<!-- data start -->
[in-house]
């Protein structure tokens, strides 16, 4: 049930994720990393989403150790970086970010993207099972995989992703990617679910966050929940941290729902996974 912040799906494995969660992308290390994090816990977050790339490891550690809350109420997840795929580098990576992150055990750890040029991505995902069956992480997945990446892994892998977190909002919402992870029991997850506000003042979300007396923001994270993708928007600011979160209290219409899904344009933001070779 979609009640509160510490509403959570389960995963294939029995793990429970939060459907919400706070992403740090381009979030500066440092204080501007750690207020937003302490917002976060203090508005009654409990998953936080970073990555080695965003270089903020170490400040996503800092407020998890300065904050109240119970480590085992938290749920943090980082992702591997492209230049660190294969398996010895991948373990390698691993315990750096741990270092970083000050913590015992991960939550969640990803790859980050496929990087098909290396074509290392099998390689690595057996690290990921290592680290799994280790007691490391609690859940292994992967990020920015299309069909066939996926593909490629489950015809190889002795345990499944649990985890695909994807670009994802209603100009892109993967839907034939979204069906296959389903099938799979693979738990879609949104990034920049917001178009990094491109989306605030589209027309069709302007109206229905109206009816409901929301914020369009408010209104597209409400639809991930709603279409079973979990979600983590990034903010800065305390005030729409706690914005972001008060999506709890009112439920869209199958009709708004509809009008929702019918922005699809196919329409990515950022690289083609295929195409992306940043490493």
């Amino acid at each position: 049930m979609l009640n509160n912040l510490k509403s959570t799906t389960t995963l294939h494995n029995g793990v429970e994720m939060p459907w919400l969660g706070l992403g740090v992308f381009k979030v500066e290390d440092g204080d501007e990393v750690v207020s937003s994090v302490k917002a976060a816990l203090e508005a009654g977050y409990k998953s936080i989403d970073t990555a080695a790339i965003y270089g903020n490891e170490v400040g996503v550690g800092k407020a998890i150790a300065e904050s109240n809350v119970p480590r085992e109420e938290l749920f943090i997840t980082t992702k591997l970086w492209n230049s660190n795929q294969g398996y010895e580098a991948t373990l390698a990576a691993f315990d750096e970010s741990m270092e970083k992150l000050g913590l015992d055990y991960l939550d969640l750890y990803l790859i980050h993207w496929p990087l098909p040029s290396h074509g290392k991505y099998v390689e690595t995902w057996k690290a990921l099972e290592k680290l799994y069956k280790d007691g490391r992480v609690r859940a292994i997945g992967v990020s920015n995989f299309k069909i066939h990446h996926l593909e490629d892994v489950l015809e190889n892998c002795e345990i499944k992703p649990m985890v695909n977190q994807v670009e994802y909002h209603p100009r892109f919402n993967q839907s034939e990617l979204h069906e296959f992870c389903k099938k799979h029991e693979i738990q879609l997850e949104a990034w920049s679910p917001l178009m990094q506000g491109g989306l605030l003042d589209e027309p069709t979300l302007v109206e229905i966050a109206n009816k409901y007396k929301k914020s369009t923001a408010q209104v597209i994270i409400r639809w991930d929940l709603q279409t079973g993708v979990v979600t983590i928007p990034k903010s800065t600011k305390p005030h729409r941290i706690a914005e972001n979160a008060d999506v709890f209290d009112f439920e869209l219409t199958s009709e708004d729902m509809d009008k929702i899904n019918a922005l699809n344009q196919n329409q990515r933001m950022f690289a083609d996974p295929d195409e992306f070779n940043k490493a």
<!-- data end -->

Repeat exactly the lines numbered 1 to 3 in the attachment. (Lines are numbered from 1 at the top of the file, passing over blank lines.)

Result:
[in-house]
């Protein structure tokens, strides 16, 4: 049930994720990393989403150790970086970010993207099972995989992703990617679910966050929940941290729902996974 912040799906494995969660992308290390994090816990977050790339490891550690809350109420997840795929580098990576992150055990750890040029991505995902069956992480997945990446892994892998977190909002919402992870029991997850506000003042979300007396923001994270993708928007600011979160209290219409899904344009933001070779 979609009640509160510490509403959570389960995963294939029995793990429970939060459907919400706070992403740090381009979030500066440092204080501007750690207020937003302490917002976060203090508005009654409990998953936080970073990555080695965003270089903020170490400040996503800092407020998890300065904050109240119970480590085992938290749920943090980082992702591997492209230049660190294969398996010895991948373990390698691993315990750096741990270092970083000050913590015992991960939550969640990803790859980050496929990087098909290396074509290392099998390689690595057996690290990921290592680290799994280790007691490391609690859940292994992967990020920015299309069909066939996926593909490629489950015809190889002795345990499944649990985890695909994807670009994802209603100009892109993967839907034939979204069906296959389903099938799979693979738990879609949104990034920049917001178009990094491109989306605030589209027309069709302007109206229905109206009816409901929301914020369009408010209104597209409400639809991930709603279409079973979990979600983590990034903010800065305390005030729409706690914005972001008060999506709890009112439920869209199958009709708004509809009008929702019918922005699809196919329409990515950022690289083609295929195409992306940043490493």
């Amino acid at each position: 049930m979609l009640n509160n912040l510490k509403s959570t799906t389960t995963l294939h494995n029995g793990v429970e994720m939060p459907w919400l969660g706070l992403g740090v992308f381009k979030v500066e290390d440092g204080d501007e990393v750690v207020s937003s994090v302490k917002a976060a816990l203090e508005a009654g977050y409990k998953s936080i989403d970073t990555a080695a790339i965003y270089g903020n490891e170490v400040g996503v550690g800092k407020a998890i150790a300065e904050s109240n809350v119970p480590r085992e109420e938290l749920f943090i997840t980082t992702k591997l970086w492209n230049s660190n795929q294969g398996y010895e580098a991948t373990l390698a990576a691993f315990d750096e970010s741990m270092e970083k992150l000050g913590l015992d055990y991960l939550d969640l750890y990803l790859i980050h993207w496929p990087l098909p040029s290396h074509g290392k991505y099998v390689e690595t995902w057996k690290a990921l099972e290592k680290l799994y069956k280790d007691g490391r992480v609690r859940a292994i997945g992967v990020s920015n995989f299309k069909i066939h990446h996926l593909e490629d892994v489950l015809e190889n892998c002795e345990i499944k992703p649990m985890v695909n977190q994807v670009e994802y909002h209603p100009r892109f919402n993967q839907s034939e990617l979204h069906e296959f992870c389903k099938k799979h029991e693979i738990q879609l997850e949104a990034w920049s679910p917001l178009m990094q506000g491109g989306l605030l003042d589209e027309p069709t979300l302007v109206e229905i966050a109206n009816k409901y007396k929301k914020s369009t923001a408010q209104v597209i994270i409400r639809w991930d929940l709603q279409t079973g993708v979990v979600t983590i928007p990034k903010s800065t600011k305390p005030h729409r941290i706690a914005e972001n979160a008060d999506v709890f209290d009112f439920e869209l219409t199958s009709e708004d729902m509809d009008k929702i899904n019918a922005l699809n344009q196919n329409q990515r933001m950022f690289a083609d996974p295929d195409e992306f070779n940043k490493a």